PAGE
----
— NFL (@NFL) November 20, 2022
Honorable mention goes to Ensign Brandin Cooks (no longer a captain) for getting hit directly in the face by a Davis Mills bomb on Darrick Forrest's interception in the Commanders cakewalk over the Houston No One Cares Anymore.
THE EFFORT ON THIS INT! @_Dfoe5
— NFL (@NFL) November 20, 2022
That was one of Davis' few decent throws on Sunday.
Also, while Marcus Jones didn't need Mack Wilson (30) to do this to Justin Hardee (34) to score that game-winning Patriots touchdown…
PUNT RETURN TD WITH 5 SECONDS LEFT! @Patriots
— NFL (@NFL) November 20, 2022
… it sure was a fitting exclamation point at the end of the Jets' afternoon.
Rando of the Week
Say, Michael Schofield, what's it like blocking for Justin Fields, who has 100% arrived as an elite NFL rusher/passer/decision-maker?
Justin Fields Helmet Accuracy: 99 pic.twitter.com/oIKf0bRPwm
— FansView (@FansView_App) November 20, 2022
But no, this week's real randos are the Eagles fans who shared a moment with Nick Sirianni after the Eagles' comeback victory:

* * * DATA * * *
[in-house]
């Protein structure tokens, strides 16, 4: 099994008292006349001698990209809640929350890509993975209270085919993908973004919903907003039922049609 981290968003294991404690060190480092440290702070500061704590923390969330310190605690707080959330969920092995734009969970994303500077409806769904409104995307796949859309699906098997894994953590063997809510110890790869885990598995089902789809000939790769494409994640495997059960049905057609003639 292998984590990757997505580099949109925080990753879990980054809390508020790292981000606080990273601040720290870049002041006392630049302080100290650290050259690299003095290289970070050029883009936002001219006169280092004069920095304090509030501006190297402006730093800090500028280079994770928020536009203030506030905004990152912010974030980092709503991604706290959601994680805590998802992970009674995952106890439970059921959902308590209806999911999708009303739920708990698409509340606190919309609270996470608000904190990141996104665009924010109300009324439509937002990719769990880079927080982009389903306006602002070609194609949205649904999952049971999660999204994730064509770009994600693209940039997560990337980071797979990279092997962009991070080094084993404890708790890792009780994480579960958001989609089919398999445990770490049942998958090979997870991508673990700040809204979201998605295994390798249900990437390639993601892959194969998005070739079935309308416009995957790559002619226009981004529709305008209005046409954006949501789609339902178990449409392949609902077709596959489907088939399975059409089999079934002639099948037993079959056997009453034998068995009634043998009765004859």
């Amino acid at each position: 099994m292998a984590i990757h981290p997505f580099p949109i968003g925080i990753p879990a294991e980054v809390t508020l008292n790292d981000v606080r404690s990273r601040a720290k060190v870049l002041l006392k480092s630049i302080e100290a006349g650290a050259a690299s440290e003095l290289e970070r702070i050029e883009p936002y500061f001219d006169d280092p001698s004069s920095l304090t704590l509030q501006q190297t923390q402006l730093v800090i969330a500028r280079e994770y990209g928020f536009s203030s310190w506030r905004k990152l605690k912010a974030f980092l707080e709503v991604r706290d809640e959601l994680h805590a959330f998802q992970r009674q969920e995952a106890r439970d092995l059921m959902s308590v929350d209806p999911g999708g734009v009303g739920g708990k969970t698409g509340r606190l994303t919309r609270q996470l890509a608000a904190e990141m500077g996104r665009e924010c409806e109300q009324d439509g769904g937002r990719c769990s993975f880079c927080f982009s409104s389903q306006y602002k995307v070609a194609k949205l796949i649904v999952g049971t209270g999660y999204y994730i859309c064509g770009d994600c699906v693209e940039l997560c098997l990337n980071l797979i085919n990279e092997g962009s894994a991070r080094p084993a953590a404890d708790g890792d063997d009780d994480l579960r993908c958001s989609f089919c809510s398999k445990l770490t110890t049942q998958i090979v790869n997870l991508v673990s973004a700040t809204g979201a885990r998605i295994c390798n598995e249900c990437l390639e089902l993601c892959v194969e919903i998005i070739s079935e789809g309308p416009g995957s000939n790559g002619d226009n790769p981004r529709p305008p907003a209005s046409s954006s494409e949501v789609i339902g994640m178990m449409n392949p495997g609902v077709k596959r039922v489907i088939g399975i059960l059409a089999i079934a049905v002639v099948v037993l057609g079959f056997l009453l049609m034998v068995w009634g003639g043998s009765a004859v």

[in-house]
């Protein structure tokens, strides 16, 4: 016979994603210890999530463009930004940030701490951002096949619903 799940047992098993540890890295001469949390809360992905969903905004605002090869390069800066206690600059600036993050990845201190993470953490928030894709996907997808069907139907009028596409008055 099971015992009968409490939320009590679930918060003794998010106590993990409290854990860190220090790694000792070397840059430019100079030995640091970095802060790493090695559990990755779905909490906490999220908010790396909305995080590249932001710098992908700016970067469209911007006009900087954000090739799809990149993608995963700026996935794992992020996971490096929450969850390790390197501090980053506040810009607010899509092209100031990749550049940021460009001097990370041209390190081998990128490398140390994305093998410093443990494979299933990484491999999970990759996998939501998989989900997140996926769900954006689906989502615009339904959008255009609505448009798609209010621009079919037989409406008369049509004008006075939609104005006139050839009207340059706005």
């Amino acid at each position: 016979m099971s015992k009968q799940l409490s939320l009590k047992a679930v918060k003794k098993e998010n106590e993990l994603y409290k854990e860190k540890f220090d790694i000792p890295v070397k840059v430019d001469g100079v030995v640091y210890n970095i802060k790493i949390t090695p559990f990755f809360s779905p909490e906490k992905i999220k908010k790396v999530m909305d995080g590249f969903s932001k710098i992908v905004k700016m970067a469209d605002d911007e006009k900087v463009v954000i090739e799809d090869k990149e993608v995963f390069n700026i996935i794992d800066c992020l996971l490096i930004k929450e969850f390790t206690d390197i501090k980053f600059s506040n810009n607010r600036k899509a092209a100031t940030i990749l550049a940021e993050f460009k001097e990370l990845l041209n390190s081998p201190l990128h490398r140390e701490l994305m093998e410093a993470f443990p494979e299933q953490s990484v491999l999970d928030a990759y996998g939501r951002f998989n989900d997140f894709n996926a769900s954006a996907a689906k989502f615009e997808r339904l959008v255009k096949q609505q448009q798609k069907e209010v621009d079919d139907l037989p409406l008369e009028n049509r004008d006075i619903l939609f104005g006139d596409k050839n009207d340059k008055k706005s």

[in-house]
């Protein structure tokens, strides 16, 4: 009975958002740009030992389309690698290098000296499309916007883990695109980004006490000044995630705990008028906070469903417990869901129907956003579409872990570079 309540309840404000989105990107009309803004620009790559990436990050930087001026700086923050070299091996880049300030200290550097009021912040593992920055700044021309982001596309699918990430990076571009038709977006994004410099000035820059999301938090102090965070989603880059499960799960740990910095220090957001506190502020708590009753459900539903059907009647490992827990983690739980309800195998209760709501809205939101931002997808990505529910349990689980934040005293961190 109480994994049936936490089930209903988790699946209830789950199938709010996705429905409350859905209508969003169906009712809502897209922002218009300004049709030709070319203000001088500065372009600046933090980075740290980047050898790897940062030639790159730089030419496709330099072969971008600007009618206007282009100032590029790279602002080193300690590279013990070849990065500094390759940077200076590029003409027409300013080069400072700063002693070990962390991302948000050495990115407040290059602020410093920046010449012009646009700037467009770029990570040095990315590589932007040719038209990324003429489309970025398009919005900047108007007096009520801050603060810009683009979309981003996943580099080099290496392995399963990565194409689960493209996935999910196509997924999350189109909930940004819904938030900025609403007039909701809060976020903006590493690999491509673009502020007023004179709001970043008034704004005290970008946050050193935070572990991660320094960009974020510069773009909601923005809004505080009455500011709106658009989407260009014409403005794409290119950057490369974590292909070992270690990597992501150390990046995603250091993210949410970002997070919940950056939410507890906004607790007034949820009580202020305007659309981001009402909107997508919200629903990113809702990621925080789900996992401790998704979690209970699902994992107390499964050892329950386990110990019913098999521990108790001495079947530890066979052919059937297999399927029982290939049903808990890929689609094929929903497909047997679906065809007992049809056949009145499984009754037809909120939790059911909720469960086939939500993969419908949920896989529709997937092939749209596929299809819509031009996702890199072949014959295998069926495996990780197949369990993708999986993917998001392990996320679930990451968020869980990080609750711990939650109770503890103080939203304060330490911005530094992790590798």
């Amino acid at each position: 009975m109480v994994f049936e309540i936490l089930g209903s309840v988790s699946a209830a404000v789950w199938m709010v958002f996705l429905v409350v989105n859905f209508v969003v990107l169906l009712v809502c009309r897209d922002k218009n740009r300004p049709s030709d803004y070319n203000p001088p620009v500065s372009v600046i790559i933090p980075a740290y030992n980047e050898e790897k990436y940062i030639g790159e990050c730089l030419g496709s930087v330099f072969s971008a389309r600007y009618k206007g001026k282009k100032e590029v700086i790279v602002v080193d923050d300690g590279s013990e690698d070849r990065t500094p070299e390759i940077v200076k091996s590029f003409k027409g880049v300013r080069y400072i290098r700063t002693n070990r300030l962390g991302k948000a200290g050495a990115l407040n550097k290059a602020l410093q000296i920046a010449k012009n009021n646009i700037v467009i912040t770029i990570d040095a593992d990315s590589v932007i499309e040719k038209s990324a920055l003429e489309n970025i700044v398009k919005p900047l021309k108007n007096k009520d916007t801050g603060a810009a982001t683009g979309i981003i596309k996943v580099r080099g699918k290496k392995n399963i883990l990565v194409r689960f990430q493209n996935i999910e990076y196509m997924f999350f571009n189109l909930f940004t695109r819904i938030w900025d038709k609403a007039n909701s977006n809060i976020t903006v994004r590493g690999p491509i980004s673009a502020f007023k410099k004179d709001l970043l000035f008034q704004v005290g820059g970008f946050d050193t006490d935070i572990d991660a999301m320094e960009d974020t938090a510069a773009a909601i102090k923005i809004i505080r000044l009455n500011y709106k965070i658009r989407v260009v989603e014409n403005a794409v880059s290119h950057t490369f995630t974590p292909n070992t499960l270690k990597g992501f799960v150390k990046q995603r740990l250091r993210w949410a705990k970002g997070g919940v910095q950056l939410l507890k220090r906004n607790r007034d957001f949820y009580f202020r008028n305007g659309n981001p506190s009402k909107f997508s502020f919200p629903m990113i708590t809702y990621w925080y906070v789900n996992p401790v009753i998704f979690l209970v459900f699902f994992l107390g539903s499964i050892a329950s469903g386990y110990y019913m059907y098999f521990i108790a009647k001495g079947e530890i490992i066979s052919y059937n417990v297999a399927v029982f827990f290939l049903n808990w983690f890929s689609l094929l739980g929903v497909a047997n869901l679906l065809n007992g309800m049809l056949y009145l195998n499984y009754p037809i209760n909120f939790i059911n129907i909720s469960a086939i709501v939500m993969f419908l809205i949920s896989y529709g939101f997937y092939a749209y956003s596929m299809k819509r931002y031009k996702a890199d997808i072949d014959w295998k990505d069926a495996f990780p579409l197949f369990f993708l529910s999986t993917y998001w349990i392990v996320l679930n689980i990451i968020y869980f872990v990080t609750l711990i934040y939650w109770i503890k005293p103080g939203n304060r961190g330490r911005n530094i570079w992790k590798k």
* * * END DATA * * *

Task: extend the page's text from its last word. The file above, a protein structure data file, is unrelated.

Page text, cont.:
Nick Sirianni was fired up to get a comeback win in Indianapolis where he used to coach and they fired his guy Frank Reich
— John Clark (@JClarkNBCS) November 20, 2022
Let's see, there's A.J. Brown jersey dude, DeVonta Smith jersey dude (about three of DeVonta could actually fit in that jersey) and Retro Reggie White half-'n'-half dude, plus arms-crossed Jonathan Taylor jersey person, who would have been wise to seek a running start at that moment.
If there are reports on Monday morning of a late-night incident at St. Elmo's steakhouse involving rowdiness, fighting, horseradish-tossing or light pole-climbing, these are your persons of interest.